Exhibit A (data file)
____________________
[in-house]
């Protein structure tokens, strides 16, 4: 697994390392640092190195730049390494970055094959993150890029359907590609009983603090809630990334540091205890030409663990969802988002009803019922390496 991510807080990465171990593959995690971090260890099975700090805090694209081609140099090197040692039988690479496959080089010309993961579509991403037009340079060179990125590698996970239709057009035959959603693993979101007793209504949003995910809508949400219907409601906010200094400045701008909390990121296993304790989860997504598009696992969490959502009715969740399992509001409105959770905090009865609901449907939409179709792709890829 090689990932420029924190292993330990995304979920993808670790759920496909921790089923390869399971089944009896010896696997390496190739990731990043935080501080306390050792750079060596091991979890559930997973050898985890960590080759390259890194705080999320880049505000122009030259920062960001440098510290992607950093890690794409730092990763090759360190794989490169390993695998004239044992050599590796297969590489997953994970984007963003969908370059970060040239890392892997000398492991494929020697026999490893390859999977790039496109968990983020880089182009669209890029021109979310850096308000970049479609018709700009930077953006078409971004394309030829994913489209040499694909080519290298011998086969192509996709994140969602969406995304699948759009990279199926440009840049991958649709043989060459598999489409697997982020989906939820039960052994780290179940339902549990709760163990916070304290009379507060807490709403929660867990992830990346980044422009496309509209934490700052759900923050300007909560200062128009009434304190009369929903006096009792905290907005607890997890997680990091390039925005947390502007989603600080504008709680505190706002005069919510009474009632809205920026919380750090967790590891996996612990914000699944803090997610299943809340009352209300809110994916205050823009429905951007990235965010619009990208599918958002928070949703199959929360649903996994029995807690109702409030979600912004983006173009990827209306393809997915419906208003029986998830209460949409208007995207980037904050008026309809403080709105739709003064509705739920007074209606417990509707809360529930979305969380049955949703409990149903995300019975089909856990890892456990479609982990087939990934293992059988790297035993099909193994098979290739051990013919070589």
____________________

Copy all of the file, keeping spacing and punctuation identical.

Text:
[in-house]
């Protein structure tokens, strides 16, 4: 697994390392640092190195730049390494970055094959993150890029359907590609009983603090809630990334540091205890030409663990969802988002009803019922390496 991510807080990465171990593959995690971090260890099975700090805090694209081609140099090197040692039988690479496959080089010309993961579509991403037009340079060179990125590698996970239709057009035959959603693993979101007793209504949003995910809508949400219907409601906010200094400045701008909390990121296993304790989860997504598009696992969490959502009715969740399992509001409105959770905090009865609901449907939409179709792709890829 090689990932420029924190292993330990995304979920993808670790759920496909921790089923390869399971089944009896010896696997390496190739990731990043935080501080306390050792750079060596091991979890559930997973050898985890960590080759390259890194705080999320880049505000122009030259920062960001440098510290992607950093890690794409730092990763090759360190794989490169390993695998004239044992050599590796297969590489997953994970984007963003969908370059970060040239890392892997000398492991494929020697026999490893390859999977790039496109968990983020880089182009669209890029021109979310850096308000970049479609018709700009930077953006078409971004394309030829994913489209040499694909080519290298011998086969192509996709994140969602969406995304699948759009990279199926440009840049991958649709043989060459598999489409697997982020989906939820039960052994780290179940339902549990709760163990916070304290009379507060807490709403929660867990992830990346980044422009496309509209934490700052759900923050300007909560200062128009009434304190009369929903006096009792905290907005607890997890997680990091390039925005947390502007989603600080504008709680505190706002005069919510009474009632809205920026919380750090967790590891996996612990914000699944803090997610299943809340009352209300809110994916205050823009429905951007990235965010619009990208599918958002928070949703199959929360649903996994029995807690109702409030979600912004983006173009990827209306393809997915419906208003029986998830209460949409208007995207980037904050008026309809403080709105739709003064509705739920007074209606417990509707809360529930979305969380049955949703409990149903995300019975089909856990890892456990479609982990087939990934293992059988790297035993099909193994098979290739051990013919070589």